Dealing With Self Doubt
Admit it. We’ve all been there. At one time or another, you’ve looked at a piece of art work and thought “I’m not good enough” or perhaps you’re not as successful as you want to be or even worse, thought that your only option was to quit creating what you love most.
These types of thoughts can be really detrimental to an artist, especially if you plan to or sell your work for a living.
I’ll reason with you. We ALL think these kinds of things at some point, some more than others. Most artists look at a piece and think it’s unfinished, see all the flaws and think about what they could have done differently. And that’s part of the magnificent creative journey we all go through.
I often look at a “finished” piece and see tonnes of mistakes and sometimes end up scrutinising my work to the point that I feel really unmotivated to draw. You sometimes show your most hated piece to others, or perhaps it’s a commission and the time comes to show the client, and they are blown away by it, not seeing and looking at the work with critical eyes. And these conflicting thoughts and opinions can oftentimes feel confusing and cause even more self doubt.
“What if they’re just saying that to be nice?” is the first thing that comes into my mind when I dislike something that others really appreciate.
You need to rephrase that nagging thought in your head…”what if they’re saying that because they actually LIKE my work?”
Asking yourself this question puts a whole different mental attitude on things. Knowing that someone likes your work and appreciates your effort can make all the difference.
1. This is why I think it is always important to share your work, no matter how bad YOU think it is. People appreciate art in tonnes of different ways, and everyone’s opinions and likes are different. YOU might not like your work, or think that it’s good enough to share, but someone else – a random member of the public or friend – may think it’s amazing and inspiring.
Those people looking at it and thinking may or may not see all the flaws you do.
Sharing your work with other people and getting that positive feedback can actually be a huge help. You can become inspired and motivated to draw/paint/create. Having that positive thought in your head that, hey, maybe I’m not as bad as I thought after all, can help you on your way to overcoming that self doubt period.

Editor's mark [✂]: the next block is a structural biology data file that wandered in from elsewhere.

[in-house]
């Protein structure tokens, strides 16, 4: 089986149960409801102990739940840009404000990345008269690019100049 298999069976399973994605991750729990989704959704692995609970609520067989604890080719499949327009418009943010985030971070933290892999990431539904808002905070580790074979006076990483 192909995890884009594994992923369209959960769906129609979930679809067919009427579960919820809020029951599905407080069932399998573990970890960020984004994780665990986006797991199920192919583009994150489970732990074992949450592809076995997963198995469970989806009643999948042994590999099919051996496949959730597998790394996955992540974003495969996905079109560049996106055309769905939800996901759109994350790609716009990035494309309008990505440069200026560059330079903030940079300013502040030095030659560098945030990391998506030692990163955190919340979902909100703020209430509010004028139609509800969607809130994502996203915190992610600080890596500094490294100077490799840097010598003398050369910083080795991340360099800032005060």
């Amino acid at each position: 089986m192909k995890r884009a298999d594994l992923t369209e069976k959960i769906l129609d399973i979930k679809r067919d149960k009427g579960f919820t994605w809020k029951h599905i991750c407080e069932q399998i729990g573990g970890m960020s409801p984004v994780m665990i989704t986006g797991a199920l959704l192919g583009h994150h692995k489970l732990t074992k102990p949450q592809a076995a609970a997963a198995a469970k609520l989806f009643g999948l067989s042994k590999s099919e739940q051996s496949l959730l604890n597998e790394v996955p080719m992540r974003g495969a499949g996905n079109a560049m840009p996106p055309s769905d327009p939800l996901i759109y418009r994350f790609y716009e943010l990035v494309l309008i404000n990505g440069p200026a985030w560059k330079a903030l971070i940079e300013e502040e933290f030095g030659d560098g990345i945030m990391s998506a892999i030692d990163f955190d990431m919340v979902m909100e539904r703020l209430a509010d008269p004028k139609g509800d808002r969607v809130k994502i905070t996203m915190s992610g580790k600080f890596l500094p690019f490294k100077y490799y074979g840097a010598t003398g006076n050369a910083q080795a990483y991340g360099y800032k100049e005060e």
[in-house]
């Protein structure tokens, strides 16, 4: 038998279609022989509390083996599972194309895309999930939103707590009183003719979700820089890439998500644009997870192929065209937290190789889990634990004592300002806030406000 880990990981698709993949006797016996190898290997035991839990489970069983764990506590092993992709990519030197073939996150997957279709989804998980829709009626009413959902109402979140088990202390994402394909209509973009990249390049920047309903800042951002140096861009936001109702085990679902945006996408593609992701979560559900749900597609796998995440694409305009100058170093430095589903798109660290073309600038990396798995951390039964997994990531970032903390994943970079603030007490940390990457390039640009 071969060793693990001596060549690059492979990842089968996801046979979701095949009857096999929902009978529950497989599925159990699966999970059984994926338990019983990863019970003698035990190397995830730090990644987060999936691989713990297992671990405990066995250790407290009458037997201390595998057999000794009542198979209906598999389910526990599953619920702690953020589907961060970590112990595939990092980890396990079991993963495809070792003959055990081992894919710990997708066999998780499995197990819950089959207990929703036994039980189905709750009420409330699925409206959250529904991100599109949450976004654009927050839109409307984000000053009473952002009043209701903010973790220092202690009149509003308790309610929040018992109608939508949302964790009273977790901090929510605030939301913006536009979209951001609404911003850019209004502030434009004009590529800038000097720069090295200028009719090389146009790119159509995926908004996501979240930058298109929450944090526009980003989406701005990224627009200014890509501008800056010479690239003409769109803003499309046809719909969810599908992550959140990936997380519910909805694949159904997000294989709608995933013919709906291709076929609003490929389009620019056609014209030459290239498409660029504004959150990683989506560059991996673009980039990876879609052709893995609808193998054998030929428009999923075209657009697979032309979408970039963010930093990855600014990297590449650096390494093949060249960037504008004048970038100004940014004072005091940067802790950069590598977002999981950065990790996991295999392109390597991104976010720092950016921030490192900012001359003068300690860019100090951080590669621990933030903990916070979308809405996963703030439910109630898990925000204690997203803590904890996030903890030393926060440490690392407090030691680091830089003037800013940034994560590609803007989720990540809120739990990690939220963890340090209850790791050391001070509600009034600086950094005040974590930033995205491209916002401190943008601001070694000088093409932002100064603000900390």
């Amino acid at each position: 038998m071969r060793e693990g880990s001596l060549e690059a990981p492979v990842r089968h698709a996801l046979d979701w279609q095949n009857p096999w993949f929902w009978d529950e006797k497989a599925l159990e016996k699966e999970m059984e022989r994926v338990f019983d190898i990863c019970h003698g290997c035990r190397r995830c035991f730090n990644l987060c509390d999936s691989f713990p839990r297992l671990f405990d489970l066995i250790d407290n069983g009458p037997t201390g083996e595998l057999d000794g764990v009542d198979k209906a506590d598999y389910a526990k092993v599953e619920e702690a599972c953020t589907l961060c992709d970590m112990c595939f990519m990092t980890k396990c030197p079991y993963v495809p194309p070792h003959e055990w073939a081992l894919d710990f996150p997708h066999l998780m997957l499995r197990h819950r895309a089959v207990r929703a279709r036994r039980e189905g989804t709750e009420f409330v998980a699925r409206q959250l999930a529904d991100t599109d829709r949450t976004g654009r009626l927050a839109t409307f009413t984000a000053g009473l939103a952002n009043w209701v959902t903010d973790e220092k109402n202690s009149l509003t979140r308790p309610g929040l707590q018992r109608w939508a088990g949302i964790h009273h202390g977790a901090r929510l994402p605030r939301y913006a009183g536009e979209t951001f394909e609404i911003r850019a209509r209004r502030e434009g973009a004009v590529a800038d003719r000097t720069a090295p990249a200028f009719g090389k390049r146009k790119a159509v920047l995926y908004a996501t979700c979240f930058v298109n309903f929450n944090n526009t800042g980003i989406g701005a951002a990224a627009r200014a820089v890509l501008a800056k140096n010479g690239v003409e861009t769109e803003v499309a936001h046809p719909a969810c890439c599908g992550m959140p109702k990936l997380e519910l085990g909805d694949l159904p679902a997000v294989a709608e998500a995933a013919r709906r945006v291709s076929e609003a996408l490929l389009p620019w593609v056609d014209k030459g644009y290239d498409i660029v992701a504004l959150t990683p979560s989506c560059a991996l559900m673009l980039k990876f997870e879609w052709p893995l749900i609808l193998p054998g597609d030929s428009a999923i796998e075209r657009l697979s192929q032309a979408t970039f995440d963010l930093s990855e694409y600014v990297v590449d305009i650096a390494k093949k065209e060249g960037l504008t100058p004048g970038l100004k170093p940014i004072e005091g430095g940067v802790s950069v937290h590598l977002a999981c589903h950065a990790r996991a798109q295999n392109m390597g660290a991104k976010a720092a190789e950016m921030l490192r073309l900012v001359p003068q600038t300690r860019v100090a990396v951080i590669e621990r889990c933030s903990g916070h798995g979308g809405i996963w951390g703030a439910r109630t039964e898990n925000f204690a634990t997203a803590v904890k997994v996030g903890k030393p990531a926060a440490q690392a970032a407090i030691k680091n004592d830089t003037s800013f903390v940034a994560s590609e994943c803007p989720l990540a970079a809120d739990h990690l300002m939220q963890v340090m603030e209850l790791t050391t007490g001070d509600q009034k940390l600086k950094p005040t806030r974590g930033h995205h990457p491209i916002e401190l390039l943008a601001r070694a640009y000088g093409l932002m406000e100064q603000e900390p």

Having that positive attitude about your work, and feeling inspired to create more can then help improve your skill. Creating more helps to develop your understanding of your chosen media and in turn helps you discover ways in which you can improve.
This creates a knock on effect. You feel inspired, you create more, your skill improves, more people show appreciation of your work, you feel inspired, you create more… You get the idea.
There’s one drawback here…don’t be reliant on other peoples opinions of your work. Take that positive attitude from others and apply it to yourself. Look at your work and appreciate it. Tell yourself all the things you like about it. Tell yourself all the flaws you can see and ask yourself “Do they matter?” “Do they overshadow the final project?”. Ask yourself how you could improve on your mistakes and then apply that to your next piece.
(Asking yourself these questions is part of the self critique process which I will cover in another Blog Post)
2. Make a plan for yourself. I always go on about planning and how important it is, but that’s because it’s so true. Make a plan for where you want to be. Visualise yourself as a successful artist. How did you get there? How do you WANT to get there?
It’s not going to be an easy journey but by mapping out roughly where you want to be will help you keep on track. It’s no good setting yourself unrealistic goals as that can encourage more self doubt. Don’t set yourself the goal of earning £20k in your first year from galleries or selling online.
Make smaller goals say, reaching a subscriber milestone or selling your first commission and increasingly grow on those goals to reach your ultimate one.
Envision yourself as successful and take the steps necessary to achieve it.
3. Most importantly:NEVER. GIVE. UP.
Tell yourself that quitting is not an option.
By not allowing yourself to quit, you can only ever do better and succeed by smashing that self doubt out of the park.